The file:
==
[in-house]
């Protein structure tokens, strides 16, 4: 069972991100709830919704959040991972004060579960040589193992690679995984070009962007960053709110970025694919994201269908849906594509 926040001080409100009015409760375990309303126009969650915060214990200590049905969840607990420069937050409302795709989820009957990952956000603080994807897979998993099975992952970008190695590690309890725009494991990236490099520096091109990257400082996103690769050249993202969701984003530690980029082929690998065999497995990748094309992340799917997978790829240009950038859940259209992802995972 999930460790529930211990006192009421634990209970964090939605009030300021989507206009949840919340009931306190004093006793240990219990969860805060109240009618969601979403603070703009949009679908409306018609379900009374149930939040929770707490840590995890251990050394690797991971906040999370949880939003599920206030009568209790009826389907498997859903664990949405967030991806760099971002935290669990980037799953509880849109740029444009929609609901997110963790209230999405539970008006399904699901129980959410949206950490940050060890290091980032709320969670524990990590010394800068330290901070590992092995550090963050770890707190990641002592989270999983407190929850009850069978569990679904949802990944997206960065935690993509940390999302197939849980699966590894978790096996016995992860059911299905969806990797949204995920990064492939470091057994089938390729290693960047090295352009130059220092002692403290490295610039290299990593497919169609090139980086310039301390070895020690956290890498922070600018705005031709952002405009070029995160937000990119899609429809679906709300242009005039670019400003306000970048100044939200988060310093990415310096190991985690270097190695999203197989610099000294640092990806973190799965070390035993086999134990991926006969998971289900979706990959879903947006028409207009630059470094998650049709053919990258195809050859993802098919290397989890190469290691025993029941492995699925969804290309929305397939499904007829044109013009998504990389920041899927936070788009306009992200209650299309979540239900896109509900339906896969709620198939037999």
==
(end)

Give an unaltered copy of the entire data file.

[in-house]
């Protein structure tokens, strides 16, 4: 069972991100709830919704959040991972004060579960040589193992690679995984070009962007960053709110970025694919994201269908849906594509 926040001080409100009015409760375990309303126009969650915060214990200590049905969840607990420069937050409302795709989820009957990952956000603080994807897979998993099975992952970008190695590690309890725009494991990236490099520096091109990257400082996103690769050249993202969701984003530690980029082929690998065999497995990748094309992340799917997978790829240009950038859940259209992802995972 999930460790529930211990006192009421634990209970964090939605009030300021989507206009949840919340009931306190004093006793240990219990969860805060109240009618969601979403603070703009949009679908409306018609379900009374149930939040929770707490840590995890251990050394690797991971906040999370949880939003599920206030009568209790009826389907498997859903664990949405967030991806760099971002935290669990980037799953509880849109740029444009929609609901997110963790209230999405539970008006399904699901129980959410949206950490940050060890290091980032709320969670524990990590010394800068330290901070590992092995550090963050770890707190990641002592989270999983407190929850009850069978569990679904949802990944997206960065935690993509940390999302197939849980699966590894978790096996016995992860059911299905969806990797949204995920990064492939470091057994089938390729290693960047090295352009130059220092002692403290490295610039290299990593497919169609090139980086310039301390070895020690956290890498922070600018705005031709952002405009070029995160937000990119899609429809679906709300242009005039670019400003306000970048100044939200988060310093990415310096190991985690270097190695999203197989610099000294640092990806973190799965070390035993086999134990991926006969998971289900979706990959879903947006028409207009630059470094998650049709053919990258195809050859993802098919290397989890190469290691025993029941492995699925969804290309929305397939499904007829044109013009998504990389920041899927936070788009306009992200209650299309979540239900896109509900339906896969709620198939037999």